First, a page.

From Parker Ortolani at 9to5Mac:
Apple’s home strategy has been all over the place, but the company appears to finally have a hit with the HomePod mini. Rumors have been floated about Apple making a HomePod with a display, but word on the street is that the product being tested looks a lot like an iPad mounted to a speaker. Instead of making a Frankenstein product very similar to Google and Amazon’s products, Apple should take the blueprint it’s laid out with HomePod mini and use it as a basis for a unique ambient smart display.
Overall, an interesting take on what a HomePod Mini with a display could look like. From my perspective, I don’t know if it would really move the needle as I’d prefer something to replace what we have in our kitchen right now – a Nest Hub that can display family photos and still do the basic timer / music functions. I briefly touched on this a while back, mentioning something like a “HomePod Video” would be a game-changer for me.
From Mark Gurman at Bloomberg:
Apple Inc. is preparing to announce a shift to its own main processors in Mac computers, replacing chips from Intel Corp., as early as this month at its annual developer conference, according to people familiar with the plans.
The new processors will be based on the same technology used in Apple-designed iPhone and iPad chips. However, future Macs will still run the macOS operating system rather than the iOS software on mobile devices from the company. Bloomberg News reported on Apple’s effort to move away from Intel earlier this year, and in 2018.
Apple’s chip-development group, led by Johny Srouji, decided to make the switch after Intel’s annual chip performance gains slowed. Apple engineers worried that sticking to Intel’s road map would delay or derail some future Macs, according to people familiar with the effort.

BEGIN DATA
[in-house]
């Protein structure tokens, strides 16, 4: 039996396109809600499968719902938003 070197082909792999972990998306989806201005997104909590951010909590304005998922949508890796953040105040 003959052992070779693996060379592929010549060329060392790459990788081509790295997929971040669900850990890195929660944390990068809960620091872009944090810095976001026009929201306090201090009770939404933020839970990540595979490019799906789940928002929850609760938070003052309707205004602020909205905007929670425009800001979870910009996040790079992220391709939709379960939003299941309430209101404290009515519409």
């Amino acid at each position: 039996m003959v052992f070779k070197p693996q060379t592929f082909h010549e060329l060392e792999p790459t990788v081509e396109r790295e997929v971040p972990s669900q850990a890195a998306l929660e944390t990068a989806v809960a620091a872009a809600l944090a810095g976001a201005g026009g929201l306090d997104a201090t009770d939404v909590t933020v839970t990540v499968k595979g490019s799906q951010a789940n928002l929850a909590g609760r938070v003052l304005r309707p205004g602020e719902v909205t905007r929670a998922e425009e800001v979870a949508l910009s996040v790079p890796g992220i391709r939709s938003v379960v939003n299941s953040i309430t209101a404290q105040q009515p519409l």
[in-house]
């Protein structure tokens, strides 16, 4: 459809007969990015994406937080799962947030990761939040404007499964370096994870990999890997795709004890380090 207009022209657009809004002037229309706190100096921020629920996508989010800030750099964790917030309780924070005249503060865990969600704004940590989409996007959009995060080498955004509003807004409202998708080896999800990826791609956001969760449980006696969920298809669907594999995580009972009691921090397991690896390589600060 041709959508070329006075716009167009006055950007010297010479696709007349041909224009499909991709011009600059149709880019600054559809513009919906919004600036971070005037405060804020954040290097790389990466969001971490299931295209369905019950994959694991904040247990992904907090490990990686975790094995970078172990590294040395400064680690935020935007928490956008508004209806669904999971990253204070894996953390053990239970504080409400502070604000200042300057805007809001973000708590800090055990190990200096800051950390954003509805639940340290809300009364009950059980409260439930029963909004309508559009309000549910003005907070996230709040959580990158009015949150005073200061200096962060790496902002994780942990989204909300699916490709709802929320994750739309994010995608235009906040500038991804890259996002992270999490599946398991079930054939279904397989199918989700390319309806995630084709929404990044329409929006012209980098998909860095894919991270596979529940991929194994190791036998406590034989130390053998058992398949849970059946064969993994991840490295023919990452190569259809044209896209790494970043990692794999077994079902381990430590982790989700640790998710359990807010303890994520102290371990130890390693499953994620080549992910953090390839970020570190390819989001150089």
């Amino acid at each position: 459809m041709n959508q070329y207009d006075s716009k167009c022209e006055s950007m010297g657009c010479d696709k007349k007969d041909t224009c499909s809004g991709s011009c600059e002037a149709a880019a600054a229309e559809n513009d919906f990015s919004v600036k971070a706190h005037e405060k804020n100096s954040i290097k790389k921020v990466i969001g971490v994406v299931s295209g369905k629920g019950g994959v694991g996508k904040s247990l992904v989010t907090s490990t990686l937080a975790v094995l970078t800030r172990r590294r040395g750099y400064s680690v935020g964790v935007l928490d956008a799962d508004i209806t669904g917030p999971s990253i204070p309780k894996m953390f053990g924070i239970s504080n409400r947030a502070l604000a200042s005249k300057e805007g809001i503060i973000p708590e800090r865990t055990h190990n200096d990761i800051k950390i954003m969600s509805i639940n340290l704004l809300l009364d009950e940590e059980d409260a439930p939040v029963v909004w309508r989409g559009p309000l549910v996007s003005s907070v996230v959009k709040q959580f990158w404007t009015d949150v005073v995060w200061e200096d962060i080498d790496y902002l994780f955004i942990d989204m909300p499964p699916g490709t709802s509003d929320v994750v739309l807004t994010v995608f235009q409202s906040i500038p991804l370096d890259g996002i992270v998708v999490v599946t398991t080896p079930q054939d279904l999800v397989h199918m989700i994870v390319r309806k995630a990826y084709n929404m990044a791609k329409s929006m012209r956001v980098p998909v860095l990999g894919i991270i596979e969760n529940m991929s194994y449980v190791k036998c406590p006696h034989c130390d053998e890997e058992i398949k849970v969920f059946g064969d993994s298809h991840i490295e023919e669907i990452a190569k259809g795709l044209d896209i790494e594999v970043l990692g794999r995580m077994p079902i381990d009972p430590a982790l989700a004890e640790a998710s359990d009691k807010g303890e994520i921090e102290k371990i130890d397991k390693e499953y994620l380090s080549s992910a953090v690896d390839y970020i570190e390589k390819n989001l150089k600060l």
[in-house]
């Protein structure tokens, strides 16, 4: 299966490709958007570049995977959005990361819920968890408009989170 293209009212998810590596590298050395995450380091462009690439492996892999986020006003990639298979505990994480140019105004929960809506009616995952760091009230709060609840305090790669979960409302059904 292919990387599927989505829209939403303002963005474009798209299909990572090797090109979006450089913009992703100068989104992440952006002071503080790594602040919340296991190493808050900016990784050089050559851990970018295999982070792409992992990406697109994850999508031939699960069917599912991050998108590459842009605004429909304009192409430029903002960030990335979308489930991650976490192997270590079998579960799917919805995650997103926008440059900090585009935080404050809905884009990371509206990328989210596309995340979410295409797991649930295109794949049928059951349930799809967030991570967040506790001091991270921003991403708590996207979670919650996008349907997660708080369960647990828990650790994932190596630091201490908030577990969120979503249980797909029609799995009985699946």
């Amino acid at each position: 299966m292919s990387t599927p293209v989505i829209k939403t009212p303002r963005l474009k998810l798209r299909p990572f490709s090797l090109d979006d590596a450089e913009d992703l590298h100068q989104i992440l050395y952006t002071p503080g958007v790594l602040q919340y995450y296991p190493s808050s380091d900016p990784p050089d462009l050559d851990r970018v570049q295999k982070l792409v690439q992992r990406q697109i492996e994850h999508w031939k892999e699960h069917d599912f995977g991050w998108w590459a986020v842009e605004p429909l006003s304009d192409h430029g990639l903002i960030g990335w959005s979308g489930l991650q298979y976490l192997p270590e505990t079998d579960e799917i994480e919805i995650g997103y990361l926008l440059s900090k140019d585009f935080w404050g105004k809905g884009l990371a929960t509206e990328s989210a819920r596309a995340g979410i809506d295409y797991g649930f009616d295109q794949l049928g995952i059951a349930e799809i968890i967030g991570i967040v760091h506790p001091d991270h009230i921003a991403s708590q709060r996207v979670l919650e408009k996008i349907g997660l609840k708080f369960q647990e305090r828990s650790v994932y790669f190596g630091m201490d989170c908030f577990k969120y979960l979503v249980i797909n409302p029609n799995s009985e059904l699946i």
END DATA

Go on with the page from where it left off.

This has been rumored for what seems like years now, but it appears to be finally happening. This will be a huge shift, and I’m excited to see what the transition plan looks like. I’d imagine we’ll see it first hit the “consumer” lines and work out from there. A couple of questions that come to mind for me are:
- How will this affect things like virtualization software?
- What about cross-platform software and games? My Steam library was already decimated by the 32bit to 64bit transition. I’d imagine an ARM transition will finish it off.
- Will iPad Pros be a test device during the transition?
- What are the tradeoffs going to be? What are the gains going to look like?
Really excited to see what we learn in a few short weeks!
From Carlos Fenollosa:
This computer is bittersweet.
I’m happy that I can finally perform tasks which were severely limited on my previous laptop. But this has nothing to do with the design of the product, it is just due to the fact that the internals are more modern.
Maybe loving your work tools is a privilege that only computer nerds have. Do taxi drivers love their cars? Do baristas love their coffee machines? Do gardeners love their leaf blowers? Do surgeons love their scalpels?
A comprehensive review with lots to love about the new machine, but the lows are low. While the performance, speakers, screen and build quality are exceptional as always, he points out a lot of issues with the ports, software, and the webcam quality’s complete lack of progress in the past 7 years. I’ve also heard a number of different versions of this quote over the years:
I would have paid extra money to not have a touchbar on my macbook.
I think that on balance, people are just more negative about technology these days but it’s also worth pointing out that our expectations are higher now as we depend on these devices for our livelihoods more than we did a decade ago. I appreciate experimentation and pushing the boundaries of tech but most Apple customers would prefer “it just works” to “thin, light, experimentation”.